Sri Lanka edgy as voting ends in tight presidential election

There have been no reliable opinion polls ahead of the vote, but many believe opposition candidate Mithripala Sirisena will quash Rajapaksa's bid for re-election and change the country's course.

Sri Lanka edgy as voting ends in tight presidential election

World Bulletin/News Desk

A night of suspense lay ahead for Sri Lanka as voting ended in a closely fought presidential election that could hand Mahinda Rajapaksa an unprecedented third term or bring to power a rival who has vowed to root out corruption and political decay.

Supporters of Mithripala Sirisena, a former government minister who deserted the president and crossed sides to become the opposition's candidate in November, said figures showing a high voter turnout suggested a popular clamour for change.

"This means there is a strong sense that people need a change," said Rajiva Wijesinhe, one of more than two dozen lawmakers who defected from the ruling party in the run-up to Thursday's election on the Indian Ocean island.

But it was far from clear who would emerge the winner and, adding to tension as election officials prepared to count millions of votes, a police source said orders had been given for 800 officers to be deployed overnight outside Rajapaksa's official residence in the capital, Colombo.

The source, who gave no reason for the tighter security, said the deployment would include 250 elite force personnel.

Sri Lanka does not have a history of unrest over disputed elections. However, a sitting president has never before been ousted and the prospect of this uncharted territory has fanned speculation that the result would be distorted or even that the military might take control if Rajapaksa looked set to lose.

Rajapaksa won handsomely in the last election, surfing a wave of popularity that sprang from the 2009 defeat of ethnic Tamil separatists who had waged a crippling war against the government for 26 years.

Reminding voters of his triumph as polling booths opened, state-controlled television showed clips of Wednesday's attack in Paris by suspected Islamist militants at the offices of a satirical weekly newspaper and then switched seamlessly to old footage of the Sri Lankan war.

"When we see these images we also remember the history of terrorism in Sri Lanka," one announcer said.

Although his popularity has waned, Rajapaksa called the election two years early, confident that the perennially fractured opposition would fail to find a credible challenger. But he did not anticipate the emergence of Sirisena, who dined with the president one night and turned on him the next day.

Election officials said the turnout from an electorate of about 15 million was provisionally 65-80 percent. A result is expected to emerge in the early hours of Friday.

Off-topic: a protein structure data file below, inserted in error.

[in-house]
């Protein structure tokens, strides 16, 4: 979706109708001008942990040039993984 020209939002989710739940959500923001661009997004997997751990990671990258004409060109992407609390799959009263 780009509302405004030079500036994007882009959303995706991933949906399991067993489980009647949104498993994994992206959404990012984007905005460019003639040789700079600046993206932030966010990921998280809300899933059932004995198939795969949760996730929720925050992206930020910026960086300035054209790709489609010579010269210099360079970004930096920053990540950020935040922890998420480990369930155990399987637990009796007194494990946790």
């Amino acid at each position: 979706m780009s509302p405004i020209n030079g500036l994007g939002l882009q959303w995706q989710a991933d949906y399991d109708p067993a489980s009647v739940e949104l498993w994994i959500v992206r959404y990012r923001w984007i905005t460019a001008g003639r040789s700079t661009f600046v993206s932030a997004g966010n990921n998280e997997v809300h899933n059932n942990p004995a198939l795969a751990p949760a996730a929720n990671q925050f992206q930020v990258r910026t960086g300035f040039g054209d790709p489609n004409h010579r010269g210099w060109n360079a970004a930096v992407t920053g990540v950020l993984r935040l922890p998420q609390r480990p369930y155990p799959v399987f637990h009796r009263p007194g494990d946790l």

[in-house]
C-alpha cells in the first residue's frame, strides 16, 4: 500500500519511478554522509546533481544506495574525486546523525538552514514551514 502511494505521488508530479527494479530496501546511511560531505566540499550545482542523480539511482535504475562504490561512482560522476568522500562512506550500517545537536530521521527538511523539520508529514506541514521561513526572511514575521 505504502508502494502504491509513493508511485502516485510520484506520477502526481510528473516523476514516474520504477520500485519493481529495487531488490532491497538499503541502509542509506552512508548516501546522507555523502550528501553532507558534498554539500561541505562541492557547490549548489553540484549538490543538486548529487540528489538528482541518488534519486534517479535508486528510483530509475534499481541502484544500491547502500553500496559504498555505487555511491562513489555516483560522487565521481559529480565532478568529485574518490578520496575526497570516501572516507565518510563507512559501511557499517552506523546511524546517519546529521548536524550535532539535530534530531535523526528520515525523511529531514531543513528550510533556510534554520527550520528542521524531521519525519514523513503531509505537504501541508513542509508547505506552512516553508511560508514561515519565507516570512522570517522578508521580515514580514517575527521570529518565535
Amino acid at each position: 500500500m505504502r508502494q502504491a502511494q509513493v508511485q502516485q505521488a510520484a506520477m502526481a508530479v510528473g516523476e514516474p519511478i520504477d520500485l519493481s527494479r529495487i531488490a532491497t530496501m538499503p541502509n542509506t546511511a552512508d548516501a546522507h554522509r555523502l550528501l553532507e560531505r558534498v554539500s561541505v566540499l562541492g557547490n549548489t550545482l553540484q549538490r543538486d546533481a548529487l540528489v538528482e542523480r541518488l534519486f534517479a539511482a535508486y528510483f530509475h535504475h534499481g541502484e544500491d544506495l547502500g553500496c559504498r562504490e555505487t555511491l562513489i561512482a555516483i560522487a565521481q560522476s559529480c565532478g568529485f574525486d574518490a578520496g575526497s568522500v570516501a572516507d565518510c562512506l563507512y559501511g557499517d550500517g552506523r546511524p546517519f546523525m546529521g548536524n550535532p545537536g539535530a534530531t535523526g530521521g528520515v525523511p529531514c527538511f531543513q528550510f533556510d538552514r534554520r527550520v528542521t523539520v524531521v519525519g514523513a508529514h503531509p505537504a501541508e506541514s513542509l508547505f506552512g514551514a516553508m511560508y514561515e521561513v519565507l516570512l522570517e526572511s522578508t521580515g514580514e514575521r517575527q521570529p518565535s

CORRUPTION AND AN AUTHORITARIAN STYLE

With thousands of monitors observing, the election commission voiced confidence the poll would be free and fair.

However, the Centre for Monitoring Election Violence (CMEV) said there had been two explosions in the ethnic Tamil-dominated north of the country and another targeted at the house of a Muslim businessman in the south. No injuries were reported.

CMEV said there were also several incidents of assault, threat and intimidation "allegedly by ruling party politicians and their supporters".

The economy has flourished since the war ended and many voters - especially ethnic Sinhalese Buddhists who represent 70 percent of the population - believe that sticking with Rajapaksa would keep living standards on an upward path.

However, many complain of high living costs, rampant corruption and an authoritarian style that has concentrated power in the hands of the president's family.

On foreign policy, Rajapaksa has cold-shouldered neighbouring India. He has also fallen out with Western countries that want an international investigation of suspected war crimes and criticise his record on human rights, turning instead to China as a strategic and investment partner.

Sirisena, who would lead a potentially fractious coalition of ethnic, religious, Marxist and centre-right parties if he wins, has pledged to abolish the executive presidency that gave Rajapaksa unprecedented power and hold a fresh parliamentary election within 100 days.

He has also promised a crackdown on corruption, which would include investigations into big infrastructure projects such as a $1.5 billion deal with China Communications Construction Co Ltd to build a port city.

Last Mod: 08 Ocak 2015, 14:29
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